As a master’s degree candidate four years ago at the University of Oregon, the author of Almost DailyBrett noted the unrestrained celebration of competitive advantage and buy low/sell high mantra at the business school, and the unrestrained embrace of social justice including redistribution of income at the journalism school.

It seemed that one would build a statue of Adam Smith, while the other would throw flowers at the feet of Che Guevara. One would urge students to work and advise corporate America and the other would implore becoming an activist, marching, demonstrating and hopefully not being arrested.

Which is the better option for graduating students in making corporate America, particularly fallible publicly traded companies, more responsive to communities, the environment and let’s not forget, its own employees?

Corporate Social Responsibility

Corporate social responsibility or CSR should not be seen as an oxymoron. The concept of doing good (CSR) should not be viewed as contradictory to doing well (fiduciary responsibility). Graduates of communications, journalism and business schools can and should emphasize the value of doing BOTH to improve the bottom line for investors, including employees, while doing good deeds for communities, the planet and the rank-and-file employees.

Certainly the likes of Occupy Wall Street, which never found a unifying message, and Flood Wall Street, which tied capitalism to climate change, have their First Amendment Rights to (preferably) peacefully demonstrate. These NGOs need trained communicators and message developers.

Conversely, graduates could also choose to work internally to make companies better. They can stand for both fiduciary and corporate social responsibility. They can advocate against excessive C-level compensation. They can take stands against Pink Washing and Green Washing. They can ensure that the public is provided with good products at fair prices and everyone is treated with dignity and respect.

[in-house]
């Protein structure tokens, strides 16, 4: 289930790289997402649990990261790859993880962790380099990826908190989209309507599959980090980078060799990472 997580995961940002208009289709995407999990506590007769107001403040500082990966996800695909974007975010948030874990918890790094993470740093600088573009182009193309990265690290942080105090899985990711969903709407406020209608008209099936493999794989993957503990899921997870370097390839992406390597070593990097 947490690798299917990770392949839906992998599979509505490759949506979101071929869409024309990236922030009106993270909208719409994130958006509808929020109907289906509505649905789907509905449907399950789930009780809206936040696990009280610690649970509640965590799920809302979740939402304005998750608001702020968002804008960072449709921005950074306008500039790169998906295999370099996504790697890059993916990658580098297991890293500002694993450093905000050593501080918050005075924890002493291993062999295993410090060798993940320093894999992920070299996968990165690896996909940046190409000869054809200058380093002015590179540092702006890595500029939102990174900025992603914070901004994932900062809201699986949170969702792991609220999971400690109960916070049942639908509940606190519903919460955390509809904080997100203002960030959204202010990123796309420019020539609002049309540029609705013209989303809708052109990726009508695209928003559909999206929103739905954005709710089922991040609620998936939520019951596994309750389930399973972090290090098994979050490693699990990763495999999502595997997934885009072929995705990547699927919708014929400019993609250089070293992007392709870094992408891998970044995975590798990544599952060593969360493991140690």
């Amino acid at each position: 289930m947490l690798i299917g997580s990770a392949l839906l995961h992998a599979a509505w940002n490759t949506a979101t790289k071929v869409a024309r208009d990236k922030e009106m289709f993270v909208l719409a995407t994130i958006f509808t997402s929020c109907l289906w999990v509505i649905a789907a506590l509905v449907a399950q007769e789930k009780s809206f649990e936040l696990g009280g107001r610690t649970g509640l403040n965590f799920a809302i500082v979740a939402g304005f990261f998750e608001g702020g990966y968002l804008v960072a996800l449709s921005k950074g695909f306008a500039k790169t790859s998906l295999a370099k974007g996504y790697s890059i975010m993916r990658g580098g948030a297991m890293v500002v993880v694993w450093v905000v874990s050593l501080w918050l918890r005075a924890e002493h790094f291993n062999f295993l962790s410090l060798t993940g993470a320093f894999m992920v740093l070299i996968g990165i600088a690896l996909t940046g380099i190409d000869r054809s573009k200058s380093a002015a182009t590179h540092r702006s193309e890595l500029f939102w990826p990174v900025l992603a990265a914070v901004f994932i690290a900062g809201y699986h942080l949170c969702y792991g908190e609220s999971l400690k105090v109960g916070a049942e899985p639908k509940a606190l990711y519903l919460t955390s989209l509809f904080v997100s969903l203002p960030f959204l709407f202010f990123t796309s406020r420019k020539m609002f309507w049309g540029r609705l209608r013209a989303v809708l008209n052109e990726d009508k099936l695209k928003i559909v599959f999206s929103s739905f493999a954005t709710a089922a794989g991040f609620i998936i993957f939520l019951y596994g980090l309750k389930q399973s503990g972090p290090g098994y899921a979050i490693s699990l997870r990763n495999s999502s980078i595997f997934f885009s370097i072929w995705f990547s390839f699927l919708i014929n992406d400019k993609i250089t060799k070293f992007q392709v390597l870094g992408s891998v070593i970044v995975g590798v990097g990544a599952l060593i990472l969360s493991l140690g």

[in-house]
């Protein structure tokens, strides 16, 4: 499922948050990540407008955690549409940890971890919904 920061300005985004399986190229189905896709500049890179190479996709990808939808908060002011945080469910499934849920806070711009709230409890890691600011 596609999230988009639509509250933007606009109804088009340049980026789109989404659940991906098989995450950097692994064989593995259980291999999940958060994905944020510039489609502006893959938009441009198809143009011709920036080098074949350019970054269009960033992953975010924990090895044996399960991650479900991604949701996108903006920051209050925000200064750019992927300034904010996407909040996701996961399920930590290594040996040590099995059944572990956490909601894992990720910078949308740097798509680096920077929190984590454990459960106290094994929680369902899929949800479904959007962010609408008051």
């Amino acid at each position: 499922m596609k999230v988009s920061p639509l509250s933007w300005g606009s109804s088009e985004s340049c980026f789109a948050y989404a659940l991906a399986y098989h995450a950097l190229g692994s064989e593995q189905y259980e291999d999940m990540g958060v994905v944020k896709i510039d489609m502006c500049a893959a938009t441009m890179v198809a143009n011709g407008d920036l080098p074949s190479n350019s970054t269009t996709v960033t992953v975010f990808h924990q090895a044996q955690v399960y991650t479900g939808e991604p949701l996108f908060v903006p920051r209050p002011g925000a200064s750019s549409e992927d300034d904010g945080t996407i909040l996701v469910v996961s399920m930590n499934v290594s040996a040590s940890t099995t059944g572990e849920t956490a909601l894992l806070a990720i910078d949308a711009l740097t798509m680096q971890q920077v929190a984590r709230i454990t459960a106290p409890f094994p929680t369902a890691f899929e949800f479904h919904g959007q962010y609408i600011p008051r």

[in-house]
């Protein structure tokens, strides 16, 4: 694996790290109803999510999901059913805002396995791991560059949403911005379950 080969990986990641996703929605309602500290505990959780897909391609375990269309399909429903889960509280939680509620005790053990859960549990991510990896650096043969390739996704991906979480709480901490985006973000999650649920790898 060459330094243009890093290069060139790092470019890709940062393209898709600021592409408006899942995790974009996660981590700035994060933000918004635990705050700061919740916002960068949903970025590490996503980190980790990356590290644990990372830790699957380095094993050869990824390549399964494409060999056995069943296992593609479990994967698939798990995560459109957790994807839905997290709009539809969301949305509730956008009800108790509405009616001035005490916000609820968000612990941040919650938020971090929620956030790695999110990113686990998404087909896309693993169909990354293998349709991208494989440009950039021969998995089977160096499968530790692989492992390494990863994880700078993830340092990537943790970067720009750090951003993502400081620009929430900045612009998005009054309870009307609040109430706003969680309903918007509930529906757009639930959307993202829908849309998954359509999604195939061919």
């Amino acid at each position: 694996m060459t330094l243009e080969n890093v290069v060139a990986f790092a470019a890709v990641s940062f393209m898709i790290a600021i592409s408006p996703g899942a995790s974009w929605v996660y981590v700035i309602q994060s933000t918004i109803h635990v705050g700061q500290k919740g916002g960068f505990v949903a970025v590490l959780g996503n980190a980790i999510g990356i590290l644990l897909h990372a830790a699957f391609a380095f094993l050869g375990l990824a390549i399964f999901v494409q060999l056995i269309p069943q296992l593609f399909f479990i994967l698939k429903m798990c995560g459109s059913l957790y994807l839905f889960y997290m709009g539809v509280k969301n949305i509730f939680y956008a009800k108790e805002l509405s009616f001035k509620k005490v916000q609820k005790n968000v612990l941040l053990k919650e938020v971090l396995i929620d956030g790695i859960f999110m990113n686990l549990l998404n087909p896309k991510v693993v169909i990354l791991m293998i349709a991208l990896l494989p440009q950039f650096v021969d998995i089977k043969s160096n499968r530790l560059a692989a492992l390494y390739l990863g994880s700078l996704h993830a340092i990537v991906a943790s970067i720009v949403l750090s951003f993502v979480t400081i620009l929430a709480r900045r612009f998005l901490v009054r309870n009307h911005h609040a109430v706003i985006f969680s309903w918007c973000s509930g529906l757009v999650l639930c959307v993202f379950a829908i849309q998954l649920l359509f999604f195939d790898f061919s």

And heaven forbid, if another Enron is in the offing, they can courageouly tell the uncomfortable truth using their communication skills.

Is it better to be inside the corporation under the banner of capitalism or out in the streets (or in tents) calling for social justice?

There is more than one way to make corporate America better for everyone.

http://exec.tuck.dartmouth.edu/about-us/faculty/paul-argenti

http://www.huffingtonpost.com/2014/09/22/flood-wall-street-arrests_n_5865468.html

http://nypost.com/2014/09/22/climate-change-protesters-flood-wall-street/

https://almostdailybrett.wordpress.com/2014/01/02/farewell-lsi-logic/

https://almostdailybrett.wordpress.com/2012/05/06/lessons-from-the-spirit-airlines-pr-debacle/

https://almostdailybrett.wordpress.com/2012/05/02/evil-spirit-airlines/

https://almostdailybrett.wordpress.com/2013/10/10/5-hour-pink-washing/

https://almostdailybrett.wordpress.com/2014/05/22/shameless-5-hour-energy/

https://almostdailybrett.wordpress.com/2012/10/11/buckets-for-the-cure/

https://almostdailybrett.wordpress.com/2013/02/08/what-would-you-do-if-you-were-enrons-pr-chief/

https://almostdailybrett.wordpress.com/2011/12/13/fiduciary-responsibility-vs-corporate-social-responsibility/

https://almostdailybrett.wordpress.com/2011/06/03/adam-smith-vs-che%e2%80%99-guevera/

 

 

“There you go again.” – Ronald Reagan debating Jimmy Carter in 1980

Wonder why more than a few consider “corporate social responsibility” to be an oxymoron?

Can corporations, especially publicly traded companies, serve both masters: fiduciary responsibility (do well) and CSR (do good)? It can be done, but the effort has to be sincere and meaningful.

Sorry 5-hour ENERGY®. There you go again.

5-hourvets

First, Living Essentials (parent of 5-hour ENERGY) mounted a mucho grande marketing campaign with special pink raspberry bottles in order to make an un poquito contribution to Living Beyond Breast Cancer (LBBC). The Integrated Marketing Communications (IMC) campaign even came with a plethora of television ads and a specially decaled NASCAR racer being driven by Clint Bowyer

Now, it is time for yet another mucho grande marketing campaign with special red-white-blue bottles in order make another un poquito contribution, this one to the Special Operations Warrior Foundation (SOWF). Do you think that 5-hour ENERGY just commissioned another specially marked Bowyer stock car for the occasion?